The issue before the court in this disciplinary matter is the appropriate discipline to impose against an attorney who has been convicted of felony possession of cocaine with intent to distribute, but who has had an otherwise unblemished career. Because of the severity of the crime, and because of the necessity of maintaining the public's confidence in the legal profession, we accept the special master's determination that disbarment is the appropriate sanction.
The respondent, John Swearingen, pled guilty to the felony of possession of cocaine with intent to distribute and received first offender treatment. Acting pursuant to Bar Rule 4-106 the State Bar instituted this proceeding by alleging Swearingen's violation of Standard 66 of Bar Rule 4-102 (d), which standard provides that conviction of any felony shall be grounds for disbarment. The special master held a show cause hearing, received evidence and heard testimony from Swearingen and his friends. Also introduced into evidence were petitions of many Bar members on behalf of Swearingen urging suspension rather than disbarment. It appears that Swearingen first used cocaine in the 1980's and began regular use of drugs after his wife died in 1995. He testified that, during the four months prior to his arrest, he was "out of control" and, although he did no harm to clients, he received continuances through his friendships with prosecutors, which continuances he needed because of his abuse of drugs and alcohol. Two days after his arrest, he checked himself into a mental health and alcohol and drug treatment center and wrote the State Bar seeking assistance from the Georgia Lawyer Assistance Program. There is no dispute that his conduct since his arrest has been exemplary. He has followed all of the requirements of both the treatment center and the Georgia Lawyer Assistance Program, tested negative in frequent tests for the presence of drugs and alcohol, helped others with similar problems, and has been winding down his law practice and closing or referring his files.
The only issue before the special master and before this Court is the appropriate level of discipline to impose. Swearingen, in urging imposition of a two-year or more suspension, points to his prior unblemished and praiseworthy career, his exemplary conduct after his arrest, and the absence of any harm to his clients. The State Bar, on the other hand, relies upon the undisputed evidence that Swearingen, at some point, made a conscious decision to violate Georgia law and committed a serious felony. In recommending disbarment, the special master noted the many factors in Swearingen's favor, including his reputation and conduct in his 28 years of practice, his considerable civic service before and after his arrest, and his voluntary submission to treatment for his addictions and compliance with the prescribed treatment. However, the special master distinguished the cases that Swearingen cites in support of his suspension rather than disbarment, including: In the Matter of Scott, 265 Ga. 339 (455 SE2d 828) (1995)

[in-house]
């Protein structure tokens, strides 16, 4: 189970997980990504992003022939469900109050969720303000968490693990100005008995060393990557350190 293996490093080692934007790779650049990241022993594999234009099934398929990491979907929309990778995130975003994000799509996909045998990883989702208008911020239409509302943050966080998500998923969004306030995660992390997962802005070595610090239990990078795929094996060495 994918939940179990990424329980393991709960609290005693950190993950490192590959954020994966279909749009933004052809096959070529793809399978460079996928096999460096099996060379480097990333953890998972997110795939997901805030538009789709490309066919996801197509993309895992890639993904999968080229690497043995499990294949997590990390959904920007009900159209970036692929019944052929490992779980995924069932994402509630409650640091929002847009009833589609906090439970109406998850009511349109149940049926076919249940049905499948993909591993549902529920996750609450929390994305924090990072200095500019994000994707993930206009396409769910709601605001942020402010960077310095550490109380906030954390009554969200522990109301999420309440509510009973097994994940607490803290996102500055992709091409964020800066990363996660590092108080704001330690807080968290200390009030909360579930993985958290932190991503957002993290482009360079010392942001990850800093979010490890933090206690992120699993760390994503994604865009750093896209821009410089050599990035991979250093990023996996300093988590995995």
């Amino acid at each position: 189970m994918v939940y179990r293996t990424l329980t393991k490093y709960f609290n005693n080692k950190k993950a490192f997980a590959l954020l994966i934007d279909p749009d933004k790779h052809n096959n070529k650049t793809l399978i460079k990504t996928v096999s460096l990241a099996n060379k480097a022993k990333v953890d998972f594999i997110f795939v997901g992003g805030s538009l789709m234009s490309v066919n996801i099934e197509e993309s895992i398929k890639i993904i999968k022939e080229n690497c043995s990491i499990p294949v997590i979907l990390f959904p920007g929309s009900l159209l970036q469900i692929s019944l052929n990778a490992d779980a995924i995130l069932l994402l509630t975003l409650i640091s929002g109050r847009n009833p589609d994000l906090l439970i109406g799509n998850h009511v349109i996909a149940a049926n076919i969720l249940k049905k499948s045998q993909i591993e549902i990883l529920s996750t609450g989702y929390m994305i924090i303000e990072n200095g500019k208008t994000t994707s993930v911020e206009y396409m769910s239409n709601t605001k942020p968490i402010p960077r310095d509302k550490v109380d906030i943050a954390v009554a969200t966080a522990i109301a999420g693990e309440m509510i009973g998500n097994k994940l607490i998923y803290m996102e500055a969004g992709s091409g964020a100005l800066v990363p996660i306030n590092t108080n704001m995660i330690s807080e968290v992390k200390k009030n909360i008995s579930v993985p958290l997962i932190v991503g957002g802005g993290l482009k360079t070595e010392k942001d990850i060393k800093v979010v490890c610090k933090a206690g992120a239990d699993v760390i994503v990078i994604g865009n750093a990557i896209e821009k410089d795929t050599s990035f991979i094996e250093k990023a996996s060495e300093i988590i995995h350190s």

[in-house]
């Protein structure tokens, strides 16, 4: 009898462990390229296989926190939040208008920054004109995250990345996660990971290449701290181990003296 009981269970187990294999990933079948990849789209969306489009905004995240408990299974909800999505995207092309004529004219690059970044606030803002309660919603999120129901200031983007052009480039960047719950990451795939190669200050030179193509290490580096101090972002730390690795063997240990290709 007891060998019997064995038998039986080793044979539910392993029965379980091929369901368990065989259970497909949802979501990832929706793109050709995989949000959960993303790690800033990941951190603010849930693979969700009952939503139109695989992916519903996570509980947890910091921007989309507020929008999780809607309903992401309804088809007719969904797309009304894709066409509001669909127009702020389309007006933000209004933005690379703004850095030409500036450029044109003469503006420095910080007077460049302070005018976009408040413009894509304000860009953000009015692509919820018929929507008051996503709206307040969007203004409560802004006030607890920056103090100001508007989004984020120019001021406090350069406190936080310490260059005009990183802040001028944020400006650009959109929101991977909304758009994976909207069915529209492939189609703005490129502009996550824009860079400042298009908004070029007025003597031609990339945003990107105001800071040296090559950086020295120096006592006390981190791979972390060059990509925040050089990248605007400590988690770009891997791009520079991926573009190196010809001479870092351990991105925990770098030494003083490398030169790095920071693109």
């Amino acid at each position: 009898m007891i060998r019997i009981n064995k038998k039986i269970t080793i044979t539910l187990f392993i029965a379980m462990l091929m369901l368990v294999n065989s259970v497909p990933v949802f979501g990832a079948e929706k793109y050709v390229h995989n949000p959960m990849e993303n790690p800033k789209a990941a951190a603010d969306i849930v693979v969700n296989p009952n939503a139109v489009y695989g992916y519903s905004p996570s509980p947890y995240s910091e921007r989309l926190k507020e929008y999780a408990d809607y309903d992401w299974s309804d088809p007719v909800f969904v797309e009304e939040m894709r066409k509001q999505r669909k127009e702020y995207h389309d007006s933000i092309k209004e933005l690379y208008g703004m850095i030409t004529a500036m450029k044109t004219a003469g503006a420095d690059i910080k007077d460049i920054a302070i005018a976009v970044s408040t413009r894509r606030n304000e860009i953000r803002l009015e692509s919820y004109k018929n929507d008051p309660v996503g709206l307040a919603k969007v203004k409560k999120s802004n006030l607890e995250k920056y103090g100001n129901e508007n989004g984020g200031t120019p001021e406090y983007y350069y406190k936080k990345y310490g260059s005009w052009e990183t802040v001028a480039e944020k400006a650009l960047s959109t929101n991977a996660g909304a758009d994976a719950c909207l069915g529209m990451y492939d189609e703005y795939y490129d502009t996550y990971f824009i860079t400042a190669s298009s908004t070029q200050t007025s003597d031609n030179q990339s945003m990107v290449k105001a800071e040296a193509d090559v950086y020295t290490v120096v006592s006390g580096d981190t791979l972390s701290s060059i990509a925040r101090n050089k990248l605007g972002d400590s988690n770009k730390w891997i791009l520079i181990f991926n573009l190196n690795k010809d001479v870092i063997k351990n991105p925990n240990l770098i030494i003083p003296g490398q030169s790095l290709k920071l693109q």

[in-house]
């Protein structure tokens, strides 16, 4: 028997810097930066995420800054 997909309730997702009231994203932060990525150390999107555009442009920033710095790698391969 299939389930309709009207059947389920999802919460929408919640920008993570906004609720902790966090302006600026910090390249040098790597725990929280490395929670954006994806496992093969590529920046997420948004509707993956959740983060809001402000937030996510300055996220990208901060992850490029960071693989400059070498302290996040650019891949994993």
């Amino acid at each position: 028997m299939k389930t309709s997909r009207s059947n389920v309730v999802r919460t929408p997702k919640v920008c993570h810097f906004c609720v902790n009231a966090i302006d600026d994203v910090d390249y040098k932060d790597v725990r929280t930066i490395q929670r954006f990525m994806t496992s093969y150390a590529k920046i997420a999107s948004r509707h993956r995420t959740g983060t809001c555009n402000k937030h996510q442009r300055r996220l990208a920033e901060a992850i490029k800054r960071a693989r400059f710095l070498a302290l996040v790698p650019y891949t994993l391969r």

; In the Matter of Kitchings, 264 Ga. 301 (444 SE2d 312) (1994)
; and In the Matter of Patteson, 262 Ga. 591 (423 SE2d 248) (1992)
. In all three cases, the attorneys were charged with possession, not possession with intent to distribute. In Kitchings and Patteson, the attorneys petitioned for discipline prior to the State Bar's initiation of disciplinary proceedings. In Scott, the attorney sought treatment prior to arrest. The special master also cited In the Matter of Stoner, 246 Ga. 581 (272 SE2d 313) (1980)
regarding the public's loss of confidence in the legal profession which could result from continued practice by a convicted attorney. Since Swearingen is an experienced criminal attorney, who made a conscious decision to violate the law and to commit a serious felony, and who did not seek treatment until after his arrest, the special master determined that the sanction of disbarment is appropriate in this case.
Because of the mitigating factors, it is with some reluctance that we accept the special master's recommendation. See In the Matter of Calhoun, 268 Ga. 675
, 677 (492 SE2d 514
) (1997). However, as the special master indicated, this case must be distinguished from those involving only possession of illegal drugs. Standard 5.11 (a) of the ABA Standards for Imposing Lawyer Sanctions clearly makes this distinction: "Disbarment is generally appropriate when . . . a lawyer engages in . . . the sale, distribution or importation of controlled substances. . . ." As the special master concluded, any sanction less than disbarment would amount to condonation by the State Bar and by this Court of trafficking in a drug which is, in Swearingen's own words, "the scourge of this country." "The sanction of disbarment, which the [special master] recommended and which this court approves, need not necessarily be permanent, as the respondent has the right to petition for reinstatement in the future." In the Matter of Klepak, 250 Ga. 892
, 894 (302 SE2d 356
Accordingly, John C. Swearingen is hereby disbarred from the practice of law in this State. He is reminded of his duties under Bar Rule 4-219 (c) to timely notify all clients of his inability to represent them, to take all actions necessary to protect the interests of his clients, and to certify to this Court that he has satisfied the requirements of such rule.